Provenance is an interesting topic to think about since every work of art has a provenance (history of ownership), but the complete provenance may not be known. Important works (those created by artists who have always been considered historically influential) usually have detailed provenance, while minor works by these same artists may not. At the same time, there are many artists who were once considered important but fell out of favor over the years… in turn, prices for their works took a dramatic drop – selling for a fraction of their original cost. When that happens, these works begin to trade as purely ‘decorative’ pieces, and it becomes tough to keep track of both the number of times they were bought and sold and who the buyers and sellers were – this may create gaps in their provenance.
The 19th-century French Academic artists are a great example of artist’s whose works fell out of favor at one point. During the 1880s & 1890s, wealthy American collectors were among the biggest buyers of French Academic art, and some paid staggering prices. Paintings by Bouguereau, Vibert, Dupré, Ridgway Knight, Cazin, Munier, and Bonheur originally cost thousands of dollars. In fact, one of Bouguereau’s major works from the late 1890s, L’admiration (1897), was sold in 1900 for $45,000.00! (the painting is now in the collection of the San Antonio Museum, San Antonio, Texas) By the 1920s the Academic artists fell from grace and much of their art could be bought for under $1,000 and some for a little as $50… hard to believe, but it is true. Great Bouguereau paintings that appeared on the market in the 20s and 30s were selling for $600 – $1,000; Julien Dupré’s cost as little as $50 and large Ridgway Knight paintings sold for $300. When is time travel going to be a reality?
Since many of these works had little value from the 1920s through the late 1960s, detailed records of ownership were rarely kept, and much of that information is all but lost. Today, with renewed interest in many earlier periods of art, including the 19th century Academic painters, dealers and collectors are trying to piece together the ownership history for each work they acquire. Compiling a complete provenance can add a great deal of interest, and possibly some value.
Now you may be wondering: how can the provenance add value? Well, ideally it should not – value should be based on quality, condition, etc.; but there is something I refer to as ‘the celebrity factor’ – a phenomenon that is often seen in the auction arena when entire auctions feature the property of a ‘famous’ person. When these sales take place, you may find that fans want to acquire something the celebrity owned and the hype, along with the ensuing frenzy, can result in huge prices for ‘stuff’ or ‘junk.’ People are being led to believe that just because someone famous owned the item (or is now part of the provenance) that the value of those items will remain excessively high, regardless of the quality and condition — I have my doubts. I believe that years later, most of these items will be judged not only on their provenance but on quality, condition, and desirability … in other words, do not get caught up in the initial craziness; you might find that when you want to sell, there is a serious price adjustment.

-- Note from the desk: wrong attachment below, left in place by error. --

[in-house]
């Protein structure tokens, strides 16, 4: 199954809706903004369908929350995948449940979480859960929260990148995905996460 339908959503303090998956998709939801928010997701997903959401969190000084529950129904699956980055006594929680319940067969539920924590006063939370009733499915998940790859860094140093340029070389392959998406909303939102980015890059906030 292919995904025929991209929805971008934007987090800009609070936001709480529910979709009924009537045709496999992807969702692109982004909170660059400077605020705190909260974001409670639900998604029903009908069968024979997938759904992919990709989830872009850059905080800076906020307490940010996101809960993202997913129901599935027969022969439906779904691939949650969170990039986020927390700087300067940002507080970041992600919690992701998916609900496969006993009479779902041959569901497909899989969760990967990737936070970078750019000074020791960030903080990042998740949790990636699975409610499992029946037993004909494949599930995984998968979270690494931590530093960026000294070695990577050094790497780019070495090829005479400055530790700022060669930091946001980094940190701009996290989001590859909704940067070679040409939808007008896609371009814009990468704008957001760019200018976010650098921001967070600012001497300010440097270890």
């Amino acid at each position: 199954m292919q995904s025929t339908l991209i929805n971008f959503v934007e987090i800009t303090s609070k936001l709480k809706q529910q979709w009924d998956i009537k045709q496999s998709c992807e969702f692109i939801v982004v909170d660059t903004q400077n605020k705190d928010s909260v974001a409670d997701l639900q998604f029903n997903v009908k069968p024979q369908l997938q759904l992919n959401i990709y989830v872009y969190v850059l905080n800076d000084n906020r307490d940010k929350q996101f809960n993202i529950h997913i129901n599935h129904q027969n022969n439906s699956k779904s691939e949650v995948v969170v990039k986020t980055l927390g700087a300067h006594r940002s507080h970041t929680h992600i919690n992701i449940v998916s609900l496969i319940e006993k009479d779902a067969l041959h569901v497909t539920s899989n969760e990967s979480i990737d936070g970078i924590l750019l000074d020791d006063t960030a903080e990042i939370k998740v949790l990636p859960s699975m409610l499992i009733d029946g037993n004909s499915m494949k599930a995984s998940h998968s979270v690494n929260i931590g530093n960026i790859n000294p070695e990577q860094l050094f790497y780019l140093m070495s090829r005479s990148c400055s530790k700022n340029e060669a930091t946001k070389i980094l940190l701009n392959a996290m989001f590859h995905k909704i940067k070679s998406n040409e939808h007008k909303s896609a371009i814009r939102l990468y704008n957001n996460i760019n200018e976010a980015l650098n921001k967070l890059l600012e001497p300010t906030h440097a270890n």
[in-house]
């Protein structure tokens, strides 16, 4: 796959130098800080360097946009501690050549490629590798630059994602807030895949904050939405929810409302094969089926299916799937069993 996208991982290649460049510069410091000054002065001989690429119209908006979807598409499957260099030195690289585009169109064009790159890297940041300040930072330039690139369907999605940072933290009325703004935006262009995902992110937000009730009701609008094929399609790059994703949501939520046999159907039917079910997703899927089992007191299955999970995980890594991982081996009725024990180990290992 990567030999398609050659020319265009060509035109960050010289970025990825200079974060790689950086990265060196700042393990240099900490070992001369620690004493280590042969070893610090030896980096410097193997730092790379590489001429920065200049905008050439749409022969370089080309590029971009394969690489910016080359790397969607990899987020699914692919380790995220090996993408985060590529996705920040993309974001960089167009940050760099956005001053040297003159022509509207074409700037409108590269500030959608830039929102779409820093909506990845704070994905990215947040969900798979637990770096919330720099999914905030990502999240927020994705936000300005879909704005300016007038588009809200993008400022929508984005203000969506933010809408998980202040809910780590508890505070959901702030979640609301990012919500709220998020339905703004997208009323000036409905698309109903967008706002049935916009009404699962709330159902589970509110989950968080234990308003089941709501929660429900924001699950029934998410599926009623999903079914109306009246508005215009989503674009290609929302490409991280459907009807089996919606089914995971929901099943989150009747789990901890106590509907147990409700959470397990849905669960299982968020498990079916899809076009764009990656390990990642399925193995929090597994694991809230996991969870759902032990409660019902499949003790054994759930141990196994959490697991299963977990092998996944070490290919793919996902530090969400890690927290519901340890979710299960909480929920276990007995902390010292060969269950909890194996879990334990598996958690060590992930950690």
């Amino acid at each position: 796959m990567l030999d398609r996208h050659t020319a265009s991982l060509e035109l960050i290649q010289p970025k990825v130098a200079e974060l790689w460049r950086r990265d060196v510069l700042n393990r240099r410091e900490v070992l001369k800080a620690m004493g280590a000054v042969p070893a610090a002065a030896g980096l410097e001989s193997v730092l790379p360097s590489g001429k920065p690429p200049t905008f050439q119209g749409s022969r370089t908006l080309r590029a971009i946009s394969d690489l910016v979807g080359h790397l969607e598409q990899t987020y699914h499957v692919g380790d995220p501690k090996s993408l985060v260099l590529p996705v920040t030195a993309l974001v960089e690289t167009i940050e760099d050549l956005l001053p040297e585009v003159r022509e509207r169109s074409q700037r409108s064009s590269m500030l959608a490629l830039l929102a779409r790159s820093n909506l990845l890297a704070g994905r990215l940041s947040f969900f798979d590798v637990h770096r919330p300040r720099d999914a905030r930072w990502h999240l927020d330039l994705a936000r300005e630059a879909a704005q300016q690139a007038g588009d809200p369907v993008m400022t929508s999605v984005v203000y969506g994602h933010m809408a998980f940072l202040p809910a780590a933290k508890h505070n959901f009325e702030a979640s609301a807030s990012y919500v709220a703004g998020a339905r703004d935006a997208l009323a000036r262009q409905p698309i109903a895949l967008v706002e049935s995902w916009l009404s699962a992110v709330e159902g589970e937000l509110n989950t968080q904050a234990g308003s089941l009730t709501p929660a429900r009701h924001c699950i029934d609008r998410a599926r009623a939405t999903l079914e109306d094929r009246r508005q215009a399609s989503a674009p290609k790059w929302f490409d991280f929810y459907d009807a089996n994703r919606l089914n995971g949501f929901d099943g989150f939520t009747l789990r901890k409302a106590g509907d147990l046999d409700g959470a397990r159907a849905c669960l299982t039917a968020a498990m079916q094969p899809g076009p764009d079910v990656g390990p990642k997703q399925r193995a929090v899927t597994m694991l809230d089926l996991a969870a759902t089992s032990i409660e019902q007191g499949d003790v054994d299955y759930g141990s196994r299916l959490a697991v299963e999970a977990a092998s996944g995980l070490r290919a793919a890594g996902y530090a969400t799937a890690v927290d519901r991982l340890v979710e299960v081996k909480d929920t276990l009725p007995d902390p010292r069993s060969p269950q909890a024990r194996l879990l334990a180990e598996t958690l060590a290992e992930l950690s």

Of course, there are times when the provenance of an item will have a great impact on its price; good examples of this can be found in the furniture market. If there are two identical 18th-century armchairs for sale and one belonged to Marie Antoinette, you can bet that the market is going to pay much more for the one she sat on.
Another important point when thinking about provenance are the war years – specifically World War II. Just prior to and during that time (1933 – 1945), the Nazi’s stole/confiscated/looted thousands upon thousands of works by historically important artists — many of which were owned by Jewish families. Today, when works by artists who were known to have been targeted appear on the market (examples: Monet, Renoir, Picasso, Sisley, van Gogh, Klimt, etc.), it is vital that the provenance be as clear and complete as possible; especially for those works that were in European collections just prior to 1933. You do not want to find out that you spent millions on a painting and then the rightful heirs start legal action for restitution. You can read our story about tracking down the provenance on a Sisley painting here.
Anyway, in general, when looking at a work of art always ask about its provenance or history of ownership. While it is not a must for most works of art that are bought and sold today, if available it is a nice thing to have.